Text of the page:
The time-domain HR tests and the BP response to postural change have the reproducibility necessary for clinical trials. These tests were used as end points in the Diabetes Control and Complications Trial/Epidemiology of Diabetes Interventions and Complications Study (DCCT/EDIC) and other clinical trials.

Frequency-domain indexes obtained by applying spectral analysis to HR variability of short (5–7 min) and longer (24-h) electrocardiogram recordings provide a measure of sympathetic and parasympathetic modulation of HR. HR spectral power in the high-frequency region is a measure of parasympathetic modulation, while spectral power in the low-frequency region provides a measure of both sympathetic and parasympathetic modulation. The low-frequency BP variability may provide a measure of sympathetic modulation. To correctly assess the significance of the different regions, respiration should be measured or controlled breathing performed. These methods, which need standardization, have been widely used in research and as end points in clinical trials.

Sympathetic outflow, at rest and in response to various physiological perturbations, can be measured directly via microelectrodes inserted into a fascicle of a distal sympathetic nerve to the skin or muscle. The technique is invasive and time-consuming. Whole-body sympathetic activity is most accurately assessed by measurements of plasma concentrations of noradrenaline and adrenaline.

Assessment of cardiac vagal baroreflex sensitivity (BRS) combines information derived from both HR and BP in response to pharmacological or spontaneous BP perturbations. Cardiac vagal BRS is a well-established prognostic index in the general and diabetic populations (39) and is frequently used in research studies (Table 1). Cardiac sympathetic BRS can be measured with simultaneous recordings of muscle sympathetic nerve activity.

Scintigraphic studies with radio labeled noradrenaline analogues allow a direct semi-quantitative ([123I]-metaiodobenzylguanidine [MIBG] and single photon emission computed tomography) and quantitative assessment ([11C]-hydroxyephedrine [HED] and positron emission tomography) of cardiac sympathetic integrity. Scintigraphic abnormalities are associated with CAN but may also be present in patients with normal cardiovascular autonomic tests (40). No standardized methodology or normative values exist, and available data on reproducibility are limited. Scintigraphic studies are appropriate to explore the effects of sympathetic dysfunction on cardiac metabolism and function and are useful in assessing cardiac sympathetic function in research studies.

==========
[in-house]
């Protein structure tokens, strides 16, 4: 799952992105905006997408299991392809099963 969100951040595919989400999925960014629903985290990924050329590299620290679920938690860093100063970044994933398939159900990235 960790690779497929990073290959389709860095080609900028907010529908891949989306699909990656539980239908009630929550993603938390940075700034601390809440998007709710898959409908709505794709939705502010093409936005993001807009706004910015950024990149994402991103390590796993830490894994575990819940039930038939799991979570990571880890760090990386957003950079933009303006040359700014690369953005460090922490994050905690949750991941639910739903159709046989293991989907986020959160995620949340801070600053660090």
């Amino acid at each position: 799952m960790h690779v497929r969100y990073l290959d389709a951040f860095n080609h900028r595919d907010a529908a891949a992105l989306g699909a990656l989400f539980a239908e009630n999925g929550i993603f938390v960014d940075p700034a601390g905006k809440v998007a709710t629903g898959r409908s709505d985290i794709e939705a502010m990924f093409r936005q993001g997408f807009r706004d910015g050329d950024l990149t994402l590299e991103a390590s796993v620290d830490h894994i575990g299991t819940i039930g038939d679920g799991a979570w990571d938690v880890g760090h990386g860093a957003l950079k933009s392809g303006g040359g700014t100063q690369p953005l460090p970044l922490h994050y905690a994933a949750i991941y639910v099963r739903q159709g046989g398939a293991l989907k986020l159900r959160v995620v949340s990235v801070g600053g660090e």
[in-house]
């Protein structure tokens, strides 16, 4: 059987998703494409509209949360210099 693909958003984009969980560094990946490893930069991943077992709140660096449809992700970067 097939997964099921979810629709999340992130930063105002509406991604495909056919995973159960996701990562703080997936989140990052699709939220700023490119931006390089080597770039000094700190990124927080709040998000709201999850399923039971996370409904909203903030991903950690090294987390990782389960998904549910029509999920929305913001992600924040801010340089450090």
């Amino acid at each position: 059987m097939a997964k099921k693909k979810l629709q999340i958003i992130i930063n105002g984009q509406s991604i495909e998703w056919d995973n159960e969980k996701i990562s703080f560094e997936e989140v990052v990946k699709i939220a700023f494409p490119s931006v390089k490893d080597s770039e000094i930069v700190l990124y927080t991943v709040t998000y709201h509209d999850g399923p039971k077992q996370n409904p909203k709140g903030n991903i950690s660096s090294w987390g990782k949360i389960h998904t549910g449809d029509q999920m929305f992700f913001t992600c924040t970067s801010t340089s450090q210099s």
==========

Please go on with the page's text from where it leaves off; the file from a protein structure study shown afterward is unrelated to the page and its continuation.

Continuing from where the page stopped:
Issues for future research.

Research issues include: 1) the need for multivariate longitudinal studies to clarify the natural history of CAN in diabetes and pre-diabetes, to evaluate the impact of pharmacologic and lifestyle interventions targeting CAN, and to determine the effect of CAN on clinical outcomes; 2) the refinement and standardization of research measures to permit more widespread use; and 3) the need for studies of combined cardiovascular autonomic and other autonomic measures to improve diagnosis and outcome assessment.

GI autonomic neuropathy

GI motor, sensory, and secretory functions are modulated by the interaction of the autonomic (sympathetic and parasympathetic) and enteric nervous systems with underlying rhythmicity generated by the interstitial cells of Cajal located within the smooth muscle. Evaluation of GI autonomic function is difficult in humans, and the diagnosis of GI autonomic neuropathy is often one of exclusion. While irreversible autonomic neuropathy has been regarded as the cause of disordered gut motility in diabetes, recent evidence indicates a heterogeneous picture with a range of fixed pathology and reversible functional abnormalities (41). Acute hyperglycemia slows gastric emptying (GE), while insulin-induced hypoglycemia accelerates it.

Clinical features.

Disordered GI motility may be associated with GI symptoms, impaired oral drug absorption, poor glycemic control, malnutrition, abnormal postprandial regulation of BP, poor QoL, and a high rate of hospitalization. The relationships with symptoms and CAN are relatively weak (42). Esophageal transit is delayed in ~50% of patients with longstanding diabetes and may be associated with regurgitation, dysphagia, and a propensity for pill-induced esophageal erosions and strictures. Gastroparesis affects ~40% of patients with longstanding diabetes. Symptoms are variable and more common in patients with worse chronic glycemic control and psychological disorders (43).